October 12, 2011
Mammal Genome Project Shines Light on Human DNA
By studying the genomes of 29 mammals, scientists have gained greater understanding of how the human genome controls when and where specific genes are activated, as well as how they form proteins and how genetic mutations can lead to diseases.
The study, which was led by Kerstin Lindblad-Toh of the US-based Broad Institute and Sweden's Uppsala University, included work from an international team of scientists, including those at the Human Genome Sequencing Center, the Baylor College of Medicine, the Massachusetts Institute of Technology, the Genome Institute at Washington University, and institutes from Denmark, Austria, and the UK."Comparing the genomes of 29 mammals — from humans and primates to the two-toed sloth — provides new understanding of the development of species and the importance of what has remained the same and what has changed during evolution," officials from the Baylor College of Medicine said in a Wednesday press release.
According to that university, the team of bioinformatics, laboratory and genomic experts behind the research successfully created a high-resolution genomic map of over 3.5 million constrained elements. That accounts for roughly 4% of the human genome and includes nearly 3,800 new exons, or genetic information for parts of proteins.
Furthermore, Baylor University reports that the scientists discovered "possible functions" for approximately three-fifths of the chemicals that compose DNA (known as constrained bases), but have yet to discern the functional class of the remaining 40%.
In all, the scientists spend five years sequencing the genomes of the human, chimpanzee, rhesus macaque, tarsier, mouse lemur, bush baby, tree shrew, mouse, rat, kangaroo rat, guinea pig, squirrel, thirteen-lined ground, rabbit, pika, alpaca, dolphin, bottlenosed, cow, horse, domestic cat, domestic dog, little brown bat, fruit bat, European hedgehog, common shrew, African elephant, hyrax, rock, tenrec, nine-banded armadillo, and the two-toed sloth.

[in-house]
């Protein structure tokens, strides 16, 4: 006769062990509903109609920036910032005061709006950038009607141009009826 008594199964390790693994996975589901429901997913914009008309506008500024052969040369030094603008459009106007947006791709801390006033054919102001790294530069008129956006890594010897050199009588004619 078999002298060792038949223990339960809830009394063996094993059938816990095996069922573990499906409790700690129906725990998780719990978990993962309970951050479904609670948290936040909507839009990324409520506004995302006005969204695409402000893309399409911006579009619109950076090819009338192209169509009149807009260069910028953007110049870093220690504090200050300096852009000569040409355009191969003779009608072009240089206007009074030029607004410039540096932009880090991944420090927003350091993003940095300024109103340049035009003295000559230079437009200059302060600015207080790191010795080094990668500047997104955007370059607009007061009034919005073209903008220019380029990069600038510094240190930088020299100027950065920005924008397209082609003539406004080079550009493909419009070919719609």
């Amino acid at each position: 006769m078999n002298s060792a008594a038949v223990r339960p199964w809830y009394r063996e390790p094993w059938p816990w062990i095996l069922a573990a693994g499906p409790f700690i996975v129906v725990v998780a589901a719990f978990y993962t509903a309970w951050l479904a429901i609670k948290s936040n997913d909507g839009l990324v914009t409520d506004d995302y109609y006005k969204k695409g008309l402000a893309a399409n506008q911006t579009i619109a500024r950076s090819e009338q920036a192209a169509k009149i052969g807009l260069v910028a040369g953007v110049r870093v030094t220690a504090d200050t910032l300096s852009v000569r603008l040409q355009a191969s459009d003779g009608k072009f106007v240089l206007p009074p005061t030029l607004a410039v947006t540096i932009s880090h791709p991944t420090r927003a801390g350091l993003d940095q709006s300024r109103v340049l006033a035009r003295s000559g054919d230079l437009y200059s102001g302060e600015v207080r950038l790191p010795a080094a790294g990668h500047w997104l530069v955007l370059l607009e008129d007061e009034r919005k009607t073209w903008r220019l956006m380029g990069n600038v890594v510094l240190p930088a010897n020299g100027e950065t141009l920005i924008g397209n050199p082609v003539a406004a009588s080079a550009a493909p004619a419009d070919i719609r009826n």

"With just a few species, we didn't have the power to pinpoint individual regions of regulatory control," Manolis Kellis, one of the authors of the study and an associate professor of computer science at MIT, said in a statement. "This new map reveals almost 3 million previously undetectable elements in non-coding regions that have been carefully preserved across all mammals, and whose disruptions appear to be associated with human disease."
"By comparing a large number of mammals, scientists have now created a catalogue of millions of regulatory elements found both between and within genes," added Lindblad-Toh. "These elements are incredibly important in making us humans into the complex organisms that we are, even though our genes are rather similar to those of other vertebrates."
Their findings have been published in the latest edition of the journal Nature.
In a separate press release, the Broad Institute said that their research had "discovered the vast majority of the so-called 'dark matter' in the human genome" and that the genetic map that resulted from their work was "a critical step in interpreting the thousands of genetic changes that have been linked to human disease."
"Early comparison studies of the human and mouse genomes led to the surprising discovery that the regulatory information that controls genes dwarfs the information in the genes themselves," representatives from the Institute added. "But, these studies were indirect: they could infer the existence of these regulatory sequences, but could find only a small fraction of them. These mysterious sequences have been referred to as the dark matter of the genome, analogous to the unseen matter and energy that make up most of the universe."
On the Net:
- Broad Institute
- Uppsala University
- Baylor College of Medicine
- Massachusetts Institute of Technology (MIT)